Explosive ‘Lost’ Expose Details ‘Nakedly Hostile,’ ‘Abusive,’ ‘Racist’ and ‘Sexist’ Work Environment

Damon Lindelof said Harold Perrineau “called me racist, so I fired his a–,” according to multiple sources

Harold Perrineau attends the CTAM 2023 TCA Winter Press Tour at The Langham Huntington, Pasadena (Photo Credit: Getty Collection)
Harold Perrineau attends the CTAM 2023 TCA Winter Press Tour at The Langham Huntington, Pasadena (Photo Credit: Getty Collection)

According to an explosive upcoming book by Maureen Ryan, the behind-the-scenes environment on “Lost” was just as dramatic, toxic and cutthroat as the ABC series itself. Ahead of the release of “Burn It Down,” Vanity Fair shared an excerpt highlighting racist comments and behavior as well as the “abusive” environment of writers, cast and crew, as recounted by those who worked on the show.

While conducting interviews for her book, Ryan kept a word cloud for descriptions of the work environment. The words “cruel, brutal, destructive, racist, sexist, bullying, angry, abusive and hostile” all appeared.

“When you have to go home and cry for an hour before you can see your kids because you have to excise all the stress you’ve been holding in, you’re not going to write anything good after that,” Monica Owusu-Breen, who wrote on the show’s third season, said. She also referred to the series as “the most ‘nakedly hostile’ work environment she’d ever experienced.”

Owusu-Breen is far from the only former “Lost” employee to claim that crying was a regular part of this supposedly professional workplace. According to Ryan’s reporting, Cuse once made an actor cry on set, a claim he refuted. Similarly, emotional breakdowns became so common for writer-producer Melinda Hsu Taylor that she started keeping eyeliner at her desk so her coworkers wouldn’t know about her breakdowns

The far-reaching article covers several incidents that are sure to make even the most dedicated “Lost” fan pause, from jokes being made about “putting up a Whites Only sign” on the bathroom to writers routinely speaking “fake Korean” gibberish to each other. But the most shocking stories of this workplace have to do with actors Harold Perrineau and Adewale Akinnuoye-Agbaje.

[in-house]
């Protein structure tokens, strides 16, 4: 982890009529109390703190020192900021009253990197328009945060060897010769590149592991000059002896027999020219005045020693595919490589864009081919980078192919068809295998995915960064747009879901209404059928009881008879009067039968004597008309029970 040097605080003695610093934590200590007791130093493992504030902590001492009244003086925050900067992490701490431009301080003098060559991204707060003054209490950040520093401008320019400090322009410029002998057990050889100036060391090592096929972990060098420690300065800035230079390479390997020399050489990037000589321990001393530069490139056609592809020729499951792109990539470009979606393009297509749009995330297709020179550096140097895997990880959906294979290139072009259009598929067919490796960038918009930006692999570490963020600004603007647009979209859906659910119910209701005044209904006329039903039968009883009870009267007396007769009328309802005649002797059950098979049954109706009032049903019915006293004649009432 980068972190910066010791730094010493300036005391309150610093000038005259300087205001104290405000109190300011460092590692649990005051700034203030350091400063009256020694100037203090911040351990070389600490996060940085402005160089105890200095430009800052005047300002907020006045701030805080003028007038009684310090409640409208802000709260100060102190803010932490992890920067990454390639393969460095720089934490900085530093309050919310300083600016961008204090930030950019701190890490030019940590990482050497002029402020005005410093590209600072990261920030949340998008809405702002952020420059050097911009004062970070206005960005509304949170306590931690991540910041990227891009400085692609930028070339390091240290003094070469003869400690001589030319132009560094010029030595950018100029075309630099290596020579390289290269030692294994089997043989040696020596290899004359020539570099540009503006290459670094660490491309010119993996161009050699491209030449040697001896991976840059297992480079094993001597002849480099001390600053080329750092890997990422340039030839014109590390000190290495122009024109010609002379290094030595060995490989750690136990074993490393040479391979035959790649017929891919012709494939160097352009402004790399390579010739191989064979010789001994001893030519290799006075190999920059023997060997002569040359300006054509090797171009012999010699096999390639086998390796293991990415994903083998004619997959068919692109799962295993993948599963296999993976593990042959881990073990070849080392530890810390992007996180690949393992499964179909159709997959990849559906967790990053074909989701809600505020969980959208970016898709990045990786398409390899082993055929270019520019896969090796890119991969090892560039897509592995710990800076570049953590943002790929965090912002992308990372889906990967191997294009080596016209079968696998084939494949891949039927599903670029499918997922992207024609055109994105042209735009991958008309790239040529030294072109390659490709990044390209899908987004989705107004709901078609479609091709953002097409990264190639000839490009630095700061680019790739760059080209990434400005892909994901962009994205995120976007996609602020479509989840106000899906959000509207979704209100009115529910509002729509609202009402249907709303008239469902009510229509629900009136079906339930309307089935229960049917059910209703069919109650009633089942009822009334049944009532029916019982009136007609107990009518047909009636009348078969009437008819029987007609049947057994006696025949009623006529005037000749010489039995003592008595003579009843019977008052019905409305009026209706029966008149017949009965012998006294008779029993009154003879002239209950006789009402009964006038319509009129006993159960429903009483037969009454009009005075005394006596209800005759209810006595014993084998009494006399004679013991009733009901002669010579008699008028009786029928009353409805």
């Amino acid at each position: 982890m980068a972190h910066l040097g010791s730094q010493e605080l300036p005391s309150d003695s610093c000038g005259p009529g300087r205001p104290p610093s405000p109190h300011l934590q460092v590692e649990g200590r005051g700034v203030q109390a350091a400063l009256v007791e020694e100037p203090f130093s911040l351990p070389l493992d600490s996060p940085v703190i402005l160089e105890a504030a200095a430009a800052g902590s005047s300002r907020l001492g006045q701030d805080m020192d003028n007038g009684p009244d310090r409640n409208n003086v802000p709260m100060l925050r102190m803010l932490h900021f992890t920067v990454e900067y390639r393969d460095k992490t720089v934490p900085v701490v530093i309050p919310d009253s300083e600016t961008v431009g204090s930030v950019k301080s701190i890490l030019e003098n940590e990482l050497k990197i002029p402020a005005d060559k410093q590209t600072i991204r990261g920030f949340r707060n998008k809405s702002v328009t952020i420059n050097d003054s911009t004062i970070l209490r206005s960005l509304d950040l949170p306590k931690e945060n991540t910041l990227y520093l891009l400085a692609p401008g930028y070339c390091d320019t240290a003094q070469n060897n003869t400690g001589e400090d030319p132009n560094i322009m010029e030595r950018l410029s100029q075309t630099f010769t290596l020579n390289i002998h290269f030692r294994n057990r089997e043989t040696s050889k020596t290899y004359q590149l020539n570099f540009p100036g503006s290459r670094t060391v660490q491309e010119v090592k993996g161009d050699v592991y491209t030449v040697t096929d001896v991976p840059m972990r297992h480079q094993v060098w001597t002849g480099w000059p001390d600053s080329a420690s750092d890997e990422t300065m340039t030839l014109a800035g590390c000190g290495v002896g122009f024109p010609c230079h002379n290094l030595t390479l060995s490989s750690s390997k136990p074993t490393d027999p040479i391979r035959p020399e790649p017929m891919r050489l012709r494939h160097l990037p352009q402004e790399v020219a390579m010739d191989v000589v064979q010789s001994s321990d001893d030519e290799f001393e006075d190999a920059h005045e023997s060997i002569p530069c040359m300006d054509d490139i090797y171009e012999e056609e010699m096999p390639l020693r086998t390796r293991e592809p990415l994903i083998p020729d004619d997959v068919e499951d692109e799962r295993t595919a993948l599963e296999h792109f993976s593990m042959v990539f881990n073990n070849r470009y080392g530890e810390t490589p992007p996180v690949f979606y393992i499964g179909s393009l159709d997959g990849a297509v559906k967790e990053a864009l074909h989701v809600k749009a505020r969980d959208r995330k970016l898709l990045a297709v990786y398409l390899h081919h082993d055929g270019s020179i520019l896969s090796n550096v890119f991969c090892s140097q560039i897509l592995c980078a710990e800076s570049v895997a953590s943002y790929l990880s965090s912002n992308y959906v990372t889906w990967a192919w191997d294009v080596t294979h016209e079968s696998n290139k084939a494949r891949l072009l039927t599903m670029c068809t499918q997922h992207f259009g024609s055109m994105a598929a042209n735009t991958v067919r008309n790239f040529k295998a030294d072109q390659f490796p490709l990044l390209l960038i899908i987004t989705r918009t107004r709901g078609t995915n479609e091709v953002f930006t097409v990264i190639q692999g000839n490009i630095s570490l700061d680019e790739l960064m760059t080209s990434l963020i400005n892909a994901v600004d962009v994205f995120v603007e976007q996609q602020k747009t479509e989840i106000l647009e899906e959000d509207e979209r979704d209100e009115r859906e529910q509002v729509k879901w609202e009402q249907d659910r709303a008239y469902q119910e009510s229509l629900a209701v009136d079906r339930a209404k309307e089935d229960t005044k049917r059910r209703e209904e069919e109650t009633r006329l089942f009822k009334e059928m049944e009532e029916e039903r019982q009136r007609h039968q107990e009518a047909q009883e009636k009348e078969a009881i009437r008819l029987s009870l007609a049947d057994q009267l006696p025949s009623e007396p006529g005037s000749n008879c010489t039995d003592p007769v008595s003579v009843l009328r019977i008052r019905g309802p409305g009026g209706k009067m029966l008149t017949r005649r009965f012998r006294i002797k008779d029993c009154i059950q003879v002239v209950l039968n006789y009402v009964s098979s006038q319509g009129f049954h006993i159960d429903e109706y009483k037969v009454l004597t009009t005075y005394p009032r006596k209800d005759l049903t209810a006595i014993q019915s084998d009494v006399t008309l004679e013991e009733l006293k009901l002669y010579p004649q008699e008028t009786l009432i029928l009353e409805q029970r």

After speaking up about a Season 2 episode he believed glossed over how much his character Michael cared about his son Walt (Malcolm David Kelley), Perrineau recalled a conversation with co-showrunner Carlton Cuse in which he was told he was being let go because “you said you didn’t have enough work here.” Multiple sources later claimed that Lindelof said Perrineau “called me racist, so I fired his ass.”

Owusu-Breen also recalled that Cuse pitched a version of Mr. Eko’s (Akinnuoye-Agbaje) death that was far more brutal than what appeared on screen. She said that Cuse described a hanging death for this Black character that immediately brought to mind lynching.

Cuse denied ever describing this death and disputed that Perrineau was fired, insisting the actor was moved to recurring status. He also said that it was “deeply upsetting to know that there were people who had such bad experiences.”

Lindelof’s response to Ryan’s reporting was more reflective. “The way that I conduct myself and the way that I treat other humans who I am responsible for and a manager of is a by-product of all the mistakes that were made,” Lindelof told Ryan. “I have significantly evolved and grown, and it shouldn’t have had to come at the cost and the trauma of people that I hurt on ‘Lost’.”

Read the full excerpt at VF.